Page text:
As for a buck, you can always find someone that will do driveway breedings or will board for a fee. It's nice having a buck, but they are a different critter to take care of. My Saanen boys are gentle giants (35"-37" tall) but during rut (mid Aug thru Feb) you cannot turn your back on them....same with horses, sheep, cattle, etc. Hormones run rampant and no matter how well trained, a person has to be careful.

You need two goats at a minimum being as they are herd animals. One doe should be enough along with a wether (denutted male). IF you are willing to milk thru the winter and once a day is fine, even for Saanens, then you don't have to breed every fall. Otherwise, breed for when you want to kid. On average, goats are 150 days preggers. NDs tend to be 145-150 days, while Saanens tend to be 150-157 days. So, if you want kids to be born, for example, 15 March, you want to catch her around 10-20 October. Does cycle every 18-21 days. Just realize that all babies are cute, but you can't keep them all. If you let kids nurse, handle them everyday so they aren't so wild. Boys are a dime a dozen....when 2 mths old, he should be banded. Too many people want to sell bucks to try and make some money. They usually end up in the sales ring going for meat.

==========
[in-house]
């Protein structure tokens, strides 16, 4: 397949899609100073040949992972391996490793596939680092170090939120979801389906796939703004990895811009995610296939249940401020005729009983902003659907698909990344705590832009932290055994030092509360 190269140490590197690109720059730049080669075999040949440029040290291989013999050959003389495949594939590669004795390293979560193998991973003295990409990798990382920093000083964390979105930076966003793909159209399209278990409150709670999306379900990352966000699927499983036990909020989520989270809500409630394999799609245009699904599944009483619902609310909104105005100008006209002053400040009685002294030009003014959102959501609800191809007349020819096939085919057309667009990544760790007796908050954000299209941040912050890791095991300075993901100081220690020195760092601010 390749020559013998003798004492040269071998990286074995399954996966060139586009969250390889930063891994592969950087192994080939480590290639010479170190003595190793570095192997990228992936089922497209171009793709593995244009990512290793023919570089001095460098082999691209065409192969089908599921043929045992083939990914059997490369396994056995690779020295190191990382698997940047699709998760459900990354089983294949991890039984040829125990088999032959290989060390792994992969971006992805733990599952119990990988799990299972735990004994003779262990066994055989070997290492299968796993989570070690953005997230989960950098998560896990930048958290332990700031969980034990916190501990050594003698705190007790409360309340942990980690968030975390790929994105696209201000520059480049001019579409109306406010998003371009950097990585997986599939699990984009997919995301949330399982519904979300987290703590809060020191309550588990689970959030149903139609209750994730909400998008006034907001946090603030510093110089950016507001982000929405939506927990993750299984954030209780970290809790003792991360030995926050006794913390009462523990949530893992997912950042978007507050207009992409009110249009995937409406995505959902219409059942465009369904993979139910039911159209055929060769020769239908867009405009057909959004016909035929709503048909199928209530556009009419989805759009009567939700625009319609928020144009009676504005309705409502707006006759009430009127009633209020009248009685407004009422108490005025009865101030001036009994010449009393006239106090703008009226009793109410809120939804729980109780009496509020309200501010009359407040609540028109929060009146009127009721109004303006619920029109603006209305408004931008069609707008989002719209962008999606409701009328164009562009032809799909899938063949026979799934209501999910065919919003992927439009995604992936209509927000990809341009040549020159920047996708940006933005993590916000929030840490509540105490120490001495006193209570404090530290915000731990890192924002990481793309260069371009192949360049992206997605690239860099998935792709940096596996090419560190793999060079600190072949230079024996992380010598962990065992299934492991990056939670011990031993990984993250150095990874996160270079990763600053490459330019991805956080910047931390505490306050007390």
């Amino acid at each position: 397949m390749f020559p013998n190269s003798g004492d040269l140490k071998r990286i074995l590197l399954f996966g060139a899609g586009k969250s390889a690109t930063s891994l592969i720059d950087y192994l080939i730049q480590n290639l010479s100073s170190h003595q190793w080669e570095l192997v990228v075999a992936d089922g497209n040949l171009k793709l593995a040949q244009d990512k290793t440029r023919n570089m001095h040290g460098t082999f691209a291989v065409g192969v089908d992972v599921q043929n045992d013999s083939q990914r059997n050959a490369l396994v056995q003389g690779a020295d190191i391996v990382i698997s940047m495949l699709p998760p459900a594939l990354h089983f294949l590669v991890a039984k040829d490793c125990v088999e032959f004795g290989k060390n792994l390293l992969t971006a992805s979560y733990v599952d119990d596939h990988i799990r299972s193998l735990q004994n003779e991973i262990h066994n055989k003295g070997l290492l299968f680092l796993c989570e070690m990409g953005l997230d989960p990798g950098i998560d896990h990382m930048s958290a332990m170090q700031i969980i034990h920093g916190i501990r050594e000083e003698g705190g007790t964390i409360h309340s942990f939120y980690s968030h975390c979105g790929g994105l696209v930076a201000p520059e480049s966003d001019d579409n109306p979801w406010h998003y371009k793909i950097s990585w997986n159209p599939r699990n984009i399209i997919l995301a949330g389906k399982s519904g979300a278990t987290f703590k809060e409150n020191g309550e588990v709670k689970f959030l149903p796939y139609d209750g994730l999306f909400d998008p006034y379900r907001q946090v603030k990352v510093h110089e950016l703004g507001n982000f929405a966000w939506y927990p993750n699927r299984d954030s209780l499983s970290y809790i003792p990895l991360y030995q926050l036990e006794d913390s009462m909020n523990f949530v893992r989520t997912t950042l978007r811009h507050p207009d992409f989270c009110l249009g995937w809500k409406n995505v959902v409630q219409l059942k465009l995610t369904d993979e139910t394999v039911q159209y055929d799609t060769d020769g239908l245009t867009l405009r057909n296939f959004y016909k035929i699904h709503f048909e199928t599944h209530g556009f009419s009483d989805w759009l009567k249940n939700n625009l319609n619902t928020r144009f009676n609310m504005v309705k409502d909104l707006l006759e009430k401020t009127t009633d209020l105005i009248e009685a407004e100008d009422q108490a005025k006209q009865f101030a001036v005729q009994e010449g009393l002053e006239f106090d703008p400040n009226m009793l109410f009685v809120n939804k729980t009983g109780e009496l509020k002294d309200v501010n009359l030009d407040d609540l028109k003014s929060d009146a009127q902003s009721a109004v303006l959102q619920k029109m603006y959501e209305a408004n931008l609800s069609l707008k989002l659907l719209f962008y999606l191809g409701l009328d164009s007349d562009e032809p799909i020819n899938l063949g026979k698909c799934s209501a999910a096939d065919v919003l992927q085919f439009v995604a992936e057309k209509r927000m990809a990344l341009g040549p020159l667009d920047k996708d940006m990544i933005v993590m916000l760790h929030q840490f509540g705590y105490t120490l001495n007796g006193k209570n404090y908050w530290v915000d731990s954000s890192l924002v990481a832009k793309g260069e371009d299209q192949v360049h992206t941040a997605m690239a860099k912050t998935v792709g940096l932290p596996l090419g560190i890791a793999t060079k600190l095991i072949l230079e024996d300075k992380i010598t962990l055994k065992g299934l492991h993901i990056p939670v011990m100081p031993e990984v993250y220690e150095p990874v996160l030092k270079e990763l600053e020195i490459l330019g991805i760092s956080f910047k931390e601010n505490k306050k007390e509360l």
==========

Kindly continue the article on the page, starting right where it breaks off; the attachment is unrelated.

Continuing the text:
How close are your neighbors? Saanens tend to be quiet and laid back, tho I had one once that I could hear all over my 5 acres! A friend raises NDs and some of hers are yellers, while others are quiet. Nubians tend to be noisy, but there are quiet ones.

As for cost, it depends on where you are. Just realize that you get what you pay for. You pay $100, you could get a good one...but more often than not, you will get one that you will regret buying (doesn't milk much, temperment is standoffish, etc). Spend as much as you can in the $250+ range from a breeder that is willing to mentor you and possibly bring the doe back for breeding.

Laura
 

B&B Happy goats

Herd Master
Joined
Oct 7, 2018
Messages
6,579
Reaction score
20,687
Points
593
Location
North central florida
No, I mean it's sixteen feet long. It's only fifty inches tall. Rethinking things... :\

No climb fencing has been our fence of choice, we have tried the welded wire fencing (welds break over time. So a waste of money)....cattle panels are great if you need to move them in the future (cost is higher) so if you have the funds..no climb is well worth the time and investment to put it up...and none of our goats have gotten out or over it... :) .
 

Jesusfreak101

Herd Master
Joined
Jan 29, 2018
Messages
2,059
Reaction score
4,234